Thursday, July 24, 2014

Analysis of "Elegy in the Classroom" by Anne Sexton

Original poem reprinted online here: "Elegy in the Classroom" by Anne Sexton
Originally read: November 19, 2014
More information about the Poet: Anne Sexton

Is this poem about Robert Lowell?  I'm not too sure.  I bring this up because it was the first thing I thought when I read this poem.  Is there any evidence in the poem?  "Gracefully insane" maybe or "find you disarranged" perhaps, nothing too concrete though.

In any case, the speaker is remembering a teacher.  "In the thin classroom, where your face / was noble and your words were all things, / I find this boily creature in your place;"  The phrase that stand out is "boily creature" and I'm not sure what to make of this adjective noun combination.  Is this a negative connotation?  Is this a connotation based more on "boily" or "creature"?  But not the semi-colon there which connects the more mental state with a physical state, "find you disarranged, squatting on the window sill, / irrefutably placed up there, / like a hunk of some big frog."

And even though "frog" could be a negative descriptor, I'm hesitant to state it is.  The frog is based on physical appearance, but also it is observant, "watching us through the V / of your woolen legs."  Physically and mentally messed up, but not offending (but offensive).  And even though these seem like attacks from the speaker, I feel these are light jabs, the elegy style jabs which honestly frames a person rather than attacks out of emotion.

The next stanza solidifies this thought, "Even so, I must admire your skill. / You are so gracefully insane."  I feel the sense of admiration is sincere rather than sarcastic.  Maybe I'm wrong with this assumption because the only thing I have to back it up is that the speaker is still there, still describing the "you" not with reverence but with metaphor.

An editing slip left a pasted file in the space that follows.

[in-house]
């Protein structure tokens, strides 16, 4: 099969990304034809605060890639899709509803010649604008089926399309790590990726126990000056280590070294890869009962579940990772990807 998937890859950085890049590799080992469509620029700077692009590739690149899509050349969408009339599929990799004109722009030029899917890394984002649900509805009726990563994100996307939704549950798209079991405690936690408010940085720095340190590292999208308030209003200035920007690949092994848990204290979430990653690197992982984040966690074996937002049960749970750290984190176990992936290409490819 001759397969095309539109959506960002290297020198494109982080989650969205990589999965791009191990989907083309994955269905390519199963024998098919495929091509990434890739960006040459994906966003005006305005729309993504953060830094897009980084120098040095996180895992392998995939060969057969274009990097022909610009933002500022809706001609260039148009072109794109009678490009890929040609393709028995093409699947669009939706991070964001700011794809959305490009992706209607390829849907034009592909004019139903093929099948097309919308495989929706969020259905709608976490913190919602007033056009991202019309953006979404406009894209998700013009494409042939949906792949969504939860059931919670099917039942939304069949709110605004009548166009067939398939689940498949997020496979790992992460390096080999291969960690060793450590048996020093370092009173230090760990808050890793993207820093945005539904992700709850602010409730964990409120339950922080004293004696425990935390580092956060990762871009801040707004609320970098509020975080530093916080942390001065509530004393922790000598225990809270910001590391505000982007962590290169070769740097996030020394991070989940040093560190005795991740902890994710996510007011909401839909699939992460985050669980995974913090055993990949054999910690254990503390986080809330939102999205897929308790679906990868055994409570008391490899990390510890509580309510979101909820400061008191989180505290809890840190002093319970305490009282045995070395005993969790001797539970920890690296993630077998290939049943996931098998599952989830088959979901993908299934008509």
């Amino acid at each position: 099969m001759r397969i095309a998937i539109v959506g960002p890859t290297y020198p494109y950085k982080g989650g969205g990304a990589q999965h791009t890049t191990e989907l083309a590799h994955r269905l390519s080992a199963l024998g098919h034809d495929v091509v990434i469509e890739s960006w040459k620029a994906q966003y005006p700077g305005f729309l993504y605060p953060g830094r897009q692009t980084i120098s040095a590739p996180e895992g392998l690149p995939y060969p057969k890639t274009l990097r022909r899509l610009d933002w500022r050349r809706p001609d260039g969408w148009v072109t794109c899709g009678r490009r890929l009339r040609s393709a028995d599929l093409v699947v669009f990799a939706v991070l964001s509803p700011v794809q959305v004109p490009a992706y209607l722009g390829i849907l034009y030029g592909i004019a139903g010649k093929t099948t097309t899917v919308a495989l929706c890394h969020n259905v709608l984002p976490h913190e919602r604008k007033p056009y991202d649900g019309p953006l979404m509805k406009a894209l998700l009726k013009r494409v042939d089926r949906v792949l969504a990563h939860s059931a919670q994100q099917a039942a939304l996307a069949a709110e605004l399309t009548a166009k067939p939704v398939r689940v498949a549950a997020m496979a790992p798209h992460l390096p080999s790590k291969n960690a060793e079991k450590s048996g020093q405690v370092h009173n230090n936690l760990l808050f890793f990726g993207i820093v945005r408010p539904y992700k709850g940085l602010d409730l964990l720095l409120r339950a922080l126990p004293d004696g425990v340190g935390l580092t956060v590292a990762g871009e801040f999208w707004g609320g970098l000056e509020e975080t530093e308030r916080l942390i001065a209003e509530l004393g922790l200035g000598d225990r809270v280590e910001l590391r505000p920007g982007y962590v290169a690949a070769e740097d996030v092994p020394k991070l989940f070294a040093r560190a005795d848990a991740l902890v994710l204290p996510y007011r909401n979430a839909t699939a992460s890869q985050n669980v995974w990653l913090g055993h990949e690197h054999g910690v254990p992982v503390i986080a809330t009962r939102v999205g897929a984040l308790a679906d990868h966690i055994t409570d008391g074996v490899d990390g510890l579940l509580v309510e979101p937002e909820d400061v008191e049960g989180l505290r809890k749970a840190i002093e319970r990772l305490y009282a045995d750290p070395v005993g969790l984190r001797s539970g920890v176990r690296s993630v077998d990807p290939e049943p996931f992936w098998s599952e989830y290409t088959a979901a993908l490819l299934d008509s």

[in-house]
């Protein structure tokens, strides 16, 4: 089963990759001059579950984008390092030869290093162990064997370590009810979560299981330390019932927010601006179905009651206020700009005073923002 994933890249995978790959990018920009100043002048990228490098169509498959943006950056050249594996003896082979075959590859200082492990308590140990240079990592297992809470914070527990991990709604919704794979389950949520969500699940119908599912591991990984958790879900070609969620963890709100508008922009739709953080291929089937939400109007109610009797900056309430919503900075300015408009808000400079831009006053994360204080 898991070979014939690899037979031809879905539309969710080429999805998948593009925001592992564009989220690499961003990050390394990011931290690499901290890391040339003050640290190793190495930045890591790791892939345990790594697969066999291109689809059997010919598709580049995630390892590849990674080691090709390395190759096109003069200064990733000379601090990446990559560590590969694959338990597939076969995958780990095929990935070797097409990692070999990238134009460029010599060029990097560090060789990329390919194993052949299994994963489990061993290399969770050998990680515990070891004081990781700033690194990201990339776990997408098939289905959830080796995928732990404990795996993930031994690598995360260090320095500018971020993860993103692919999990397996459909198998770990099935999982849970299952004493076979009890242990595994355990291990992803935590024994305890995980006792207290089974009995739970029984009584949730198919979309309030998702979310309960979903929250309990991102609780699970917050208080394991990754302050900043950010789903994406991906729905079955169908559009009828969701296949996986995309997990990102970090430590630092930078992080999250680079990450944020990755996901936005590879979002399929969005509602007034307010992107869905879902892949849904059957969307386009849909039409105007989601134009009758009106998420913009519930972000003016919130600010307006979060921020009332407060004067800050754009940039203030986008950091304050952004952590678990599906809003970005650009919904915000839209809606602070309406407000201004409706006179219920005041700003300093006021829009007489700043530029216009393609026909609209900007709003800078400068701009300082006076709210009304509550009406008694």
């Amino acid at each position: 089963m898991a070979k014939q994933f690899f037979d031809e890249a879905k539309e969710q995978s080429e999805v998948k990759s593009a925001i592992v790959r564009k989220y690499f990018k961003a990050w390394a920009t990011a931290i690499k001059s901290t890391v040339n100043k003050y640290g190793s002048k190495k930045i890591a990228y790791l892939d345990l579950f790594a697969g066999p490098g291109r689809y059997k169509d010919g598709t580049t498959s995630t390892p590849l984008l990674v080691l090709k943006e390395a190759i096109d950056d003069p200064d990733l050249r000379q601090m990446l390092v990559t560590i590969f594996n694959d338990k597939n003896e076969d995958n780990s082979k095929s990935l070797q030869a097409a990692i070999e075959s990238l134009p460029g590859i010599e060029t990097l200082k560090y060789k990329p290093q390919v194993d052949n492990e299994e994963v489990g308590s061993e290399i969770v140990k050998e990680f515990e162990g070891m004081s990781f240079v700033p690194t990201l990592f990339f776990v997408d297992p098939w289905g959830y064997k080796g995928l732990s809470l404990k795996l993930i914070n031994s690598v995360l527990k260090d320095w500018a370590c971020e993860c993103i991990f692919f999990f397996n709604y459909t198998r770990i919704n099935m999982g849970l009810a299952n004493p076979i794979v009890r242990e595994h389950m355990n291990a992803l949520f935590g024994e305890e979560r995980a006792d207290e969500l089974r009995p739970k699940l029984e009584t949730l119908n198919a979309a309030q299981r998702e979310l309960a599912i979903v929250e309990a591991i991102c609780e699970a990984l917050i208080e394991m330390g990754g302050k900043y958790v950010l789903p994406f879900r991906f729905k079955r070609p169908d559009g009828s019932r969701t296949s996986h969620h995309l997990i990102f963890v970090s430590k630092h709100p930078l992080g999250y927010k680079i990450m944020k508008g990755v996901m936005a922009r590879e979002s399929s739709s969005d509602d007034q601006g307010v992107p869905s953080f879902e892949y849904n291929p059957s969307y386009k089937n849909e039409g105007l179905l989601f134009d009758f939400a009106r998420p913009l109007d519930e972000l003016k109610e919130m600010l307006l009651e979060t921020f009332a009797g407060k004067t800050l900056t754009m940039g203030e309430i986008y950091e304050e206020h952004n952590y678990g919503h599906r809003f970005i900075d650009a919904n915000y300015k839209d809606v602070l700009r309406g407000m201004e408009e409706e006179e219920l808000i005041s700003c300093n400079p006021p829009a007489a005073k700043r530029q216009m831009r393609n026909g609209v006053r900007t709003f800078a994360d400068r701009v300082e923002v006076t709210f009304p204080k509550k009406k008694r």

"We fidget in our plain chairs / and pretend to catalogue / our facts for your burly sorcery"  The deeper the surreal metaphor the more the speaker is entrapped by something -- the image, the memory portrayed, "or ignore your fat blind eyes" note it's a gaze (or lack of it) that can hinge on multiple meanings, physical or mental but note it's the "We" that ignores not the "you".

"or the prince you ate yesterday / who was wise, wise, wise."  What's curious here is the noun phrase after the conjunction which disrupts the list of (negative) verbs.  Here there's a noun that refocuses the line back to things, concepts, not what the "we" does.

So the prince was eaten yesterday who was wise.  Consuming the young wise.  Cause of death?  The surreal image might be too out there to every be concrete, but maybe the image is meant to be that way, just like an elegy -- a bit out of touch.

No comments:

Post a Comment